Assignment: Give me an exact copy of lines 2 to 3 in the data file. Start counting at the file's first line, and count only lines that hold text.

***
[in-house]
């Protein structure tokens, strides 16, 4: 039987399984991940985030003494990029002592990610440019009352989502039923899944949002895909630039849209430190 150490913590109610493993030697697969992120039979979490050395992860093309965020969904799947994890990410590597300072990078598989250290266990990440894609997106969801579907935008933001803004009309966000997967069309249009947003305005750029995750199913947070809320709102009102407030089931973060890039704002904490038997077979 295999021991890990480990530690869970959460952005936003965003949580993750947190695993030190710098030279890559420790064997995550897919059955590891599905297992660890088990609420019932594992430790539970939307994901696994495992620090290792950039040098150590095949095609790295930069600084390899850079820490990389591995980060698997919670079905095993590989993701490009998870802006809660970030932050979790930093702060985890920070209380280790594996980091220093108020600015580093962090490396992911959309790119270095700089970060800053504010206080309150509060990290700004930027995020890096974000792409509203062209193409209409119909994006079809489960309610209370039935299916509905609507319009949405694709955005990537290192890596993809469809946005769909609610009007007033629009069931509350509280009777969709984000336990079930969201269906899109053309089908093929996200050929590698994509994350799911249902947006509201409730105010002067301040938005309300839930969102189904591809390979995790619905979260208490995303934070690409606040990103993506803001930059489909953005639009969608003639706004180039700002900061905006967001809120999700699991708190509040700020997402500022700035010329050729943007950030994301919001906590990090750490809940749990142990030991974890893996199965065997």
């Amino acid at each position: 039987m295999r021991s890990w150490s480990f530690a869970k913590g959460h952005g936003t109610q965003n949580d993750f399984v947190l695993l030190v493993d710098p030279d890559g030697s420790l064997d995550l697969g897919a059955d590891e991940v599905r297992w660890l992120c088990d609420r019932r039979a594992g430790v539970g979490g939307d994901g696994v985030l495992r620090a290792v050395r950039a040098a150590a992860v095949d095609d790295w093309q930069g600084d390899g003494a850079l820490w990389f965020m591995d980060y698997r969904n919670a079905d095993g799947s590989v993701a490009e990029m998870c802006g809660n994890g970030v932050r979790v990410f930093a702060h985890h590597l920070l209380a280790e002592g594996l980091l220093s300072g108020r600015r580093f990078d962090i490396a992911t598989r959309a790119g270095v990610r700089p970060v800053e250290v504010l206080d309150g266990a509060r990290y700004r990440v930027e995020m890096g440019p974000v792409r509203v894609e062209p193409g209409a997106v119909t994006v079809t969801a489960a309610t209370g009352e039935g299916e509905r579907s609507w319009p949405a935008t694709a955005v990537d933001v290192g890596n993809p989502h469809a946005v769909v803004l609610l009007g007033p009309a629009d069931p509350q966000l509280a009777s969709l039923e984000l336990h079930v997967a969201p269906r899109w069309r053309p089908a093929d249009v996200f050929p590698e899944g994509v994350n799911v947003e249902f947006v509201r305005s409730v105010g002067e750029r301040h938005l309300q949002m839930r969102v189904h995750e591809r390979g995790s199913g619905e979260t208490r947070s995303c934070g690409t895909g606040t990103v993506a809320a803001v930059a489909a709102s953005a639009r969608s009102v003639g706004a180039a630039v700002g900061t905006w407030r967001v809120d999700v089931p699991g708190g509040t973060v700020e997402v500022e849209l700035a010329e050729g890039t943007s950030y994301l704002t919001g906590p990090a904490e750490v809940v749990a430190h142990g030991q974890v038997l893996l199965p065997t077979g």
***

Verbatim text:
């Protein structure tokens, strides 16, 4: 039987399984991940985030003494990029002592990610440019009352989502039923899944949002895909630039849209430190 150490913590109610493993030697697969992120039979979490050395992860093309965020969904799947994890990410590597300072990078598989250290266990990440894609997106969801579907935008933001803004009309966000997967069309249009947003305005750029995750199913947070809320709102009102407030089931973060890039704002904490038997077979 295999021991890990480990530690869970959460952005936003965003949580993750947190695993030190710098030279890559420790064997995550897919059955590891599905297992660890088990609420019932594992430790539970939307994901696994495992620090290792950039040098150590095949095609790295930069600084390899850079820490990389591995980060698997919670079905095993590989993701490009998870802006809660970030932050979790930093702060985890920070209380280790594996980091220093108020600015580093962090490396992911959309790119270095700089970060800053504010206080309150509060990290700004930027995020890096974000792409509203062209193409209409119909994006079809489960309610209370039935299916509905609507319009949405694709955005990537290192890596993809469809946005769909609610009007007033629009069931509350509280009777969709984000336990079930969201269906899109053309089908093929996200050929590698994509994350799911249902947006509201409730105010002067301040938005309300839930969102189904591809390979995790619905979260208490995303934070690409606040990103993506803001930059489909953005639009969608003639706004180039700002900061905006967001809120999700699991708190509040700020997402500022700035010329050729943007950030994301919001906590990090750490809940749990142990030991974890893996199965065997």
């Amino acid at each position: 039987m295999r021991s890990w150490s480990f530690a869970k913590g959460h952005g936003t109610q965003n949580d993750f399984v947190l695993l030190v493993d710098p030279d890559g030697s420790l064997d995550l697969g897919a059955d590891e991940v599905r297992w660890l992120c088990d609420r019932r039979a594992g430790v539970g979490g939307d994901g696994v985030l495992r620090a290792v050395r950039a040098a150590a992860v095949d095609d790295w093309q930069g600084d390899g003494a850079l820490w990389f965020m591995d980060y698997r969904n919670a079905d095993g799947s590989v993701a490009e990029m998870c802006g809660n994890g970030v932050r979790v990410f930093a702060h985890h590597l920070l209380a280790e002592g594996l980091l220093s300072g108020r600015r580093f990078d962090i490396a992911t598989r959309a790119g270095v990610r700089p970060v800053e250290v504010l206080d309150g266990a509060r990290y700004r990440v930027e995020m890096g440019p974000v792409r509203v894609e062209p193409g209409a997106v119909t994006v079809t969801a489960a309610t209370g009352e039935g299916e509905r579907s609507w319009p949405a935008t694709a955005v990537d933001v290192g890596n993809p989502h469809a946005v769909v803004l609610l009007g007033p009309a629009d069931p509350q966000l509280a009777s969709l039923e984000l336990h079930v997967a969201p269906r899109w069309r053309p089908a093929d249009v996200f050929p590698e899944g994509v994350n799911v947003e249902f947006v509201r305005s409730v105010g002067e750029r301040h938005l309300q949002m839930r969102v189904h995750e591809r390979g995790s199913g619905e979260t208490r947070s995303c934070g690409t895909g606040t990103v993506a809320a803001v930059a489909a709102s953005a639009r969608s009102v003639g706004a180039a630039v700002g900061t905006w407030r967001v809120d999700v089931p699991g708190g509040t973060v700020e997402v500022e849209l700035a010329e050729g890039t943007s950030y994301l704002t919001g906590p990090a904490e750490v809940v749990a430190h142990g030991q974890v038997l893996l199965p065997t077979g």